Wednesday, March 19, 2008
Vision Qwest: Tenth Circuit Reverses Joseph Nacchio's Convcitions Based Upon Improper Exclusion Of Expert Testimony
The Tenth Circuit has reversed the nineteen insider trader convictions of former Qwest Communications chief executive Joseph P. Nacchio based upon incorrect expert evidence rulings. Anyone who has followed the situation at Qwest is likely familiar with the saga of Nacchio, who was accused of knowingly concealing Qwest's mounting financial troubles from investors, while simultaneously selling millions in personal shares. Of course, there was significant evidence of Nacchio's guilt, leading to him being convicted, sentenced to a significant term of incarceration, fined $19 million, and ordered to forfeit $52 million more. So, what went wrong?
Well, on March 16, 2007, the defense disclosed its intention to call Professor Daniel Fischel to provide economic analysis of Mr. Nacchio's trading patterns, and to testify about the economic importance of the allegedly material inside information. The government objected that defense failed to comply with Federal Rule of Criminal Procedure 16(b)(1)(C), which indicates in relevant part that "[t]he defendant must, at the government's request, give to the government a written summary of any testimony that the defendant intends to use under Rules 702, 703, or 705 of the Federal Rules of Evidence....This summary must describe the witness's opinions, the bases and reasons for those opinions, and the witness's qualifications."
On March 29, Nacchio filed a revised, ten-page Rule 16 disclosure describing Professor Fischel's qualifications as an academic, his research and teaching in law and finance, and his previous experience consulting and testifying. It gave a “Summary of Opinions and Bases for Opinions,” explained that Fischel had conducted a “study of the Questioned Sales in relation to various benchmarks,” and provided his consequent opinion that Mr. Nacchio's sales were inconsistent with what one would expect them to be if the government's claims were true. It recounted that Professor Fischel had studied stock data and assorted public information and stock analysis and had concluded that Qwest's stock price was not significantly affected when the allegedly material information was released. The government again objected, and at trial, the judge granted the objection and precluded Professor Fischel from testifying, concluding that defense's Rule 16 disclosure failed to address methodology and that Fischel's testimony would not be helpful to the jury, making it inadmissible under Federal Rule of Evidence 403 or Federal Rule of Evidence 702.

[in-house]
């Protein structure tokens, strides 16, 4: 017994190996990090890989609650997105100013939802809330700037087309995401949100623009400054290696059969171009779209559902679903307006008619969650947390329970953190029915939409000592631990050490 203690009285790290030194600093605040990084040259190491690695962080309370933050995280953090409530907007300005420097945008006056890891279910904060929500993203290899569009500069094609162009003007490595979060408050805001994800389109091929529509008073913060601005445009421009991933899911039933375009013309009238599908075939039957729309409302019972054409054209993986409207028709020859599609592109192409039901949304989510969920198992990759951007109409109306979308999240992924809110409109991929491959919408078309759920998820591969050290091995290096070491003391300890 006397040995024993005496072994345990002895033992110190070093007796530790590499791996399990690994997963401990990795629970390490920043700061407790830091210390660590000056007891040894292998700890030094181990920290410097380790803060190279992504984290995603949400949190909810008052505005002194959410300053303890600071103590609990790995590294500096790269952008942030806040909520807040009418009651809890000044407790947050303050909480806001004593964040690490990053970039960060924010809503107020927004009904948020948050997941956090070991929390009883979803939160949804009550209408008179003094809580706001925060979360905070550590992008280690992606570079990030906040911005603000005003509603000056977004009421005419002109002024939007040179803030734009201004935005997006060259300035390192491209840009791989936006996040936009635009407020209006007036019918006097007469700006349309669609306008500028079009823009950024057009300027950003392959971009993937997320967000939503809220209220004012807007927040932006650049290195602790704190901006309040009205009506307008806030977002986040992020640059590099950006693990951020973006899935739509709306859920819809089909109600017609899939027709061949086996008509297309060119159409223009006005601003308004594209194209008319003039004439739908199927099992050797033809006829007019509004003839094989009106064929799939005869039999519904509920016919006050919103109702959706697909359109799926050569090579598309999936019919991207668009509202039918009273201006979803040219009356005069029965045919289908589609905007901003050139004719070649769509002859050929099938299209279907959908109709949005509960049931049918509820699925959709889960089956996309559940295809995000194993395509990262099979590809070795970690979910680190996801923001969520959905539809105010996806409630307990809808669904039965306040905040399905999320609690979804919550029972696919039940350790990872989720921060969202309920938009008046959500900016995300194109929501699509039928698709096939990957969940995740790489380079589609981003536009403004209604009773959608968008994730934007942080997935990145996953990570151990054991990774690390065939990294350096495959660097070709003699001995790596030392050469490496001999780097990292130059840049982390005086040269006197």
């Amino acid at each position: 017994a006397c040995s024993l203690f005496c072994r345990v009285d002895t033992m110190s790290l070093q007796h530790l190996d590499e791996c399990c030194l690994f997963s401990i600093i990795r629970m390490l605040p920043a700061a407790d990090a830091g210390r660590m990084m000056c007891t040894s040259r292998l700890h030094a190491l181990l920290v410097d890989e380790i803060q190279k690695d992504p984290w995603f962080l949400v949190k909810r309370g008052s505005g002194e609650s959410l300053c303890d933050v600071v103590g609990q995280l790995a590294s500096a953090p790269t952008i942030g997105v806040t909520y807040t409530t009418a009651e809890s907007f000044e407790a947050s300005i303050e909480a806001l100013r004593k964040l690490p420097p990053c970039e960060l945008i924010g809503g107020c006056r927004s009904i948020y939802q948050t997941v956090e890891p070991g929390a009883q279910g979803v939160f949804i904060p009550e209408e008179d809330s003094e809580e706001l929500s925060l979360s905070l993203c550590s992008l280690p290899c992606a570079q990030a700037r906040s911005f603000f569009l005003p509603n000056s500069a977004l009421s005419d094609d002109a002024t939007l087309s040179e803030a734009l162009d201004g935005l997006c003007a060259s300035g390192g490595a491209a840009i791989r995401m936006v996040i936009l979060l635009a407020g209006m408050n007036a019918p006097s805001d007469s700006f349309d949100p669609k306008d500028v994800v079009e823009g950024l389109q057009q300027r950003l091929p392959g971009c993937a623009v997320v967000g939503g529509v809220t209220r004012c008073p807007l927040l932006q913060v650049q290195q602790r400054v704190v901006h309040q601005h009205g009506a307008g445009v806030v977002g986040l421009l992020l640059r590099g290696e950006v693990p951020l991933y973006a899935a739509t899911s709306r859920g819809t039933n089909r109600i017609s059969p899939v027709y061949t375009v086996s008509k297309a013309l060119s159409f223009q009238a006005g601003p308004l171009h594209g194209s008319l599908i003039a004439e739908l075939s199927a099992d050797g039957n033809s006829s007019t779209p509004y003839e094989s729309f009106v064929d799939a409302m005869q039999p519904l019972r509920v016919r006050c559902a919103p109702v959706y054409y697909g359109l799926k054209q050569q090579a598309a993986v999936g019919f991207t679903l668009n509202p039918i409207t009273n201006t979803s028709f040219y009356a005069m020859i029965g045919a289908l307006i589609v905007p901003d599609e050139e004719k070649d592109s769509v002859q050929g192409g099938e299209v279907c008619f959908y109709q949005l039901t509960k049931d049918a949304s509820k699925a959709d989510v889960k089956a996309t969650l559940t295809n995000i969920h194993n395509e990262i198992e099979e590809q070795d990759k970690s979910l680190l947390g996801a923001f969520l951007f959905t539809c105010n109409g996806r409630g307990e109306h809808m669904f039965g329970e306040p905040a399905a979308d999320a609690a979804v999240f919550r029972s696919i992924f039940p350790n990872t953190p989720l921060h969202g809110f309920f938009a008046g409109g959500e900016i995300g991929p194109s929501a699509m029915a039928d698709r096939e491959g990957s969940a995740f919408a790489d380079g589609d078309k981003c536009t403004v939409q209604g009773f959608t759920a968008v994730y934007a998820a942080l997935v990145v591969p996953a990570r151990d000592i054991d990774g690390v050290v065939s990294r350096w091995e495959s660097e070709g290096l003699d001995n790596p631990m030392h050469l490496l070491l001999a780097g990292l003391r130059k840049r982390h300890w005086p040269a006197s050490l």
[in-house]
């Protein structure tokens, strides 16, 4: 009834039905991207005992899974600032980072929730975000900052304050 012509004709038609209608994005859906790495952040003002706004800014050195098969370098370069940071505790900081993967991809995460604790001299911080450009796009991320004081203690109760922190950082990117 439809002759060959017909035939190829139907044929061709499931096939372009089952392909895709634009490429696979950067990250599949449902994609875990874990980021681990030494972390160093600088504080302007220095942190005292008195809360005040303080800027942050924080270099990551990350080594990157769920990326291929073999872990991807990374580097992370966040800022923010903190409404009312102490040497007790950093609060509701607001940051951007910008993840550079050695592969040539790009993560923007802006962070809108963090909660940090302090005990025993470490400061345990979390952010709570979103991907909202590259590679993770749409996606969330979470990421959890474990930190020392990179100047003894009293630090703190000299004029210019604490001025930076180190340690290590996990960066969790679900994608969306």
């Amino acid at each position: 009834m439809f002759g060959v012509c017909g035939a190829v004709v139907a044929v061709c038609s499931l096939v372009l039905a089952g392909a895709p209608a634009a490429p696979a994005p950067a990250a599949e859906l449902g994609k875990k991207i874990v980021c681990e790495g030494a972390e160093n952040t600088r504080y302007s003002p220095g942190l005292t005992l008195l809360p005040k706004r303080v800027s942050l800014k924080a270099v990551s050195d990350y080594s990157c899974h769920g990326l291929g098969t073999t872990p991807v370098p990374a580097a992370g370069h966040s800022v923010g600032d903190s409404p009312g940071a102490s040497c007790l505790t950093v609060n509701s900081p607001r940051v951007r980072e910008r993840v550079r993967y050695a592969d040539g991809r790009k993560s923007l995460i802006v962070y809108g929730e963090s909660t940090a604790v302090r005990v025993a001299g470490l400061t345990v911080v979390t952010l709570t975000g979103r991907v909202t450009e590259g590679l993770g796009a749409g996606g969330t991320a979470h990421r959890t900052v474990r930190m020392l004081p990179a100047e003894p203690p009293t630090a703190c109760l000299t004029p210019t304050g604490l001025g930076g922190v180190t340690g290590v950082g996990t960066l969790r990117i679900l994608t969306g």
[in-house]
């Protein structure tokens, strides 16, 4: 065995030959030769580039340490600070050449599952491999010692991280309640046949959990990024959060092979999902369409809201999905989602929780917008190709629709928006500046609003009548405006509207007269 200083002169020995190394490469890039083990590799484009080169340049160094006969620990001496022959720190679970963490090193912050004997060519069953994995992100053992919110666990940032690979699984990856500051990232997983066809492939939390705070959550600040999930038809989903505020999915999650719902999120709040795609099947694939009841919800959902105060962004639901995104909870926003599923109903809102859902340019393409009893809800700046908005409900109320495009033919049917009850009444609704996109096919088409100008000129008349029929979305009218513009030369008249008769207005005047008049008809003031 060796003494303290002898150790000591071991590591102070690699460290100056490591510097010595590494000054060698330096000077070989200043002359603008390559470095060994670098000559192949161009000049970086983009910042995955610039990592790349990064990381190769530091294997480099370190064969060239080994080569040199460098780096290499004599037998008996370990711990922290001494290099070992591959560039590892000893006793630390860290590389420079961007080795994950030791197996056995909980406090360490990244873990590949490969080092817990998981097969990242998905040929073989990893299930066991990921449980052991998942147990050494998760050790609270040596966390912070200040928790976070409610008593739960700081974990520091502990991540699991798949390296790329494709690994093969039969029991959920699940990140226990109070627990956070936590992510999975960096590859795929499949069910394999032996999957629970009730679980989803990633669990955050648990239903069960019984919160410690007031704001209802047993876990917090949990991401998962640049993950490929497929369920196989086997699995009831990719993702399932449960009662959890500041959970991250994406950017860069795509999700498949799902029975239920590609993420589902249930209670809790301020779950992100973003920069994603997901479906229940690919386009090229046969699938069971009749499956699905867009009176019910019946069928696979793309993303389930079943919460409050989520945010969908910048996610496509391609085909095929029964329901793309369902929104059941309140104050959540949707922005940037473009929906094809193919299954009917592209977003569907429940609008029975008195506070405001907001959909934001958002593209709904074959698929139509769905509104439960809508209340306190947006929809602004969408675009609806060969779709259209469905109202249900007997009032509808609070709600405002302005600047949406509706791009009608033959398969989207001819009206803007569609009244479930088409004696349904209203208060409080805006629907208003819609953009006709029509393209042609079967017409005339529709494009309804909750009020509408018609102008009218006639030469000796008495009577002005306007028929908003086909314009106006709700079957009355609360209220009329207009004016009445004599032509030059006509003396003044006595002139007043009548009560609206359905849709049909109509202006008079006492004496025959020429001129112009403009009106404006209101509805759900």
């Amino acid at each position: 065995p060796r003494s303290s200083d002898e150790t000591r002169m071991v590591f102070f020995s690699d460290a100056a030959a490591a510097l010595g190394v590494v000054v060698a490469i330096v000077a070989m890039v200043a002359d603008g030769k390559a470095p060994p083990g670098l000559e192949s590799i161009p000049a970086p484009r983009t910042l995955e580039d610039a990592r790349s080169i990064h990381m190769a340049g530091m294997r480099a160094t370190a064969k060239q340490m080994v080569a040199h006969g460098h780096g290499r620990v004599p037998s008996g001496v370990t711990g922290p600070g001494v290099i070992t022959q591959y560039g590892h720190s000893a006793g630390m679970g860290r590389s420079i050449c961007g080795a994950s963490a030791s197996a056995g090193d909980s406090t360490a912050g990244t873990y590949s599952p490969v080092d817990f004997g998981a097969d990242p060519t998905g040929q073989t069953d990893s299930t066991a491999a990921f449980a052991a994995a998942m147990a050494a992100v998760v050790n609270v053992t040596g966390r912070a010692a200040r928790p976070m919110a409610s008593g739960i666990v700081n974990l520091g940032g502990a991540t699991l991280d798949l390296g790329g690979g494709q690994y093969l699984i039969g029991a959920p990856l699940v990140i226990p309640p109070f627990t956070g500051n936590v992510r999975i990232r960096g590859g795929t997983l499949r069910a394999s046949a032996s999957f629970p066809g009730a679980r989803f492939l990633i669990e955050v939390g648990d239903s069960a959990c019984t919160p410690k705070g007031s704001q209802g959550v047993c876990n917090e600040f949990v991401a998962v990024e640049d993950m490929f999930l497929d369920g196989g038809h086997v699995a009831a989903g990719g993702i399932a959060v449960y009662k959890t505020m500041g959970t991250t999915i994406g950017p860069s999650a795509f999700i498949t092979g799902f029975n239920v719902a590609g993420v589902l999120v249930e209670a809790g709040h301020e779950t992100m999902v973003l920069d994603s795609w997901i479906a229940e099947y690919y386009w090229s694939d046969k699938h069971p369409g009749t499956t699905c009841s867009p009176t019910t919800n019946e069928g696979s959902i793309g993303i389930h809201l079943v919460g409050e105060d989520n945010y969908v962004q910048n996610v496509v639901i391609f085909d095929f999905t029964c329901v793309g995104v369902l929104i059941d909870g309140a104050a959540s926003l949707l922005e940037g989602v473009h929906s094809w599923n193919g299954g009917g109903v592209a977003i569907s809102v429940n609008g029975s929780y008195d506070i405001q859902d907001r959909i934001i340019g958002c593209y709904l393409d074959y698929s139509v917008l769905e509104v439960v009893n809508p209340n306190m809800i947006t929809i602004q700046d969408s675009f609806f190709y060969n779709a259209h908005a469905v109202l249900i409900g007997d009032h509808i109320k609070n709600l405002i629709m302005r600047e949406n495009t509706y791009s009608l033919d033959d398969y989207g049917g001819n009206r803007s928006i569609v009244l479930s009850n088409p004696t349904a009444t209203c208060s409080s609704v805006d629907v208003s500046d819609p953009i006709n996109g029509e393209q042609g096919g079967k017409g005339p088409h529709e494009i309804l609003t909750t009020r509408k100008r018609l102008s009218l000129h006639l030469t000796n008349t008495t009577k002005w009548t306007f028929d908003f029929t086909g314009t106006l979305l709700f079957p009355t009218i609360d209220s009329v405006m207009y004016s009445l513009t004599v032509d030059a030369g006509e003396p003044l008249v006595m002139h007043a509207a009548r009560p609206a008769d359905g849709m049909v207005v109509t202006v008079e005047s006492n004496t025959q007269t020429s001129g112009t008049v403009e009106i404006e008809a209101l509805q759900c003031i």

In United States v. Nacchio, 2008 WL 697382 (10th Cir. 2008), the Tenth Circuit found that the judge erred in precluding Professor Fischel's testimony. The Tenth Circuit first found that the judge's Rule 16 ruling was in error, possibly because he was "confus[ed] between" the Federal Rules of Criminal Procedure and the Federal Rules of Civil Procedure because he indicated that "the criminal expert disclosure requirement is 'pretty close to what is required in the civil area.'" As noted, a disclosure under Federal Rule of Criminal Procedure 16(b)(1)(C) must contain only "a written summary of any testimony" and "describe the witness's opinions, the bases and reasons for those opinions, and the witness's qualifications." The Tenth Circuit found that the defense's ten-page Rule 16 disclosure satisfied this requirement.
The Tenth Circuit then noted that in civil cases, Federal Rule of Civil Procedure 26 requires that a party presenting expert testimony produce an expert's written report with "a complete statement of all opinions the witness will express and the basis and reasons for them," the witness' qualifications, all of the data or other information considered in forming the opinion, all summary or supporting exhibits, and the compensation he was paid. The defense did not comply with the this rule, but because it was a criminal case, not a civil case, compliance was not required, and the trial judge's determination was in error.
The Tenth Circuit then noted that the trial judge found that, even if the defense's Rule 16 disclosure was proper, Professor Fischel's still would have violated Federal Rule of Evidence 403 or Federal Rule of Evidence 702. The court, however, found that after the trial judge made his Rule 16 decision, he merely cursorily made these conclusions without the required factual analysis. Thus the Tenth Circuit reversed and ordered a new trial. While it is unfortunate that convictions supported by substantial evidence were overturned, it seems to me that the Tenth Circuit had no other choice based upon the clearly erroneous evidentiary rulings by the trial judge.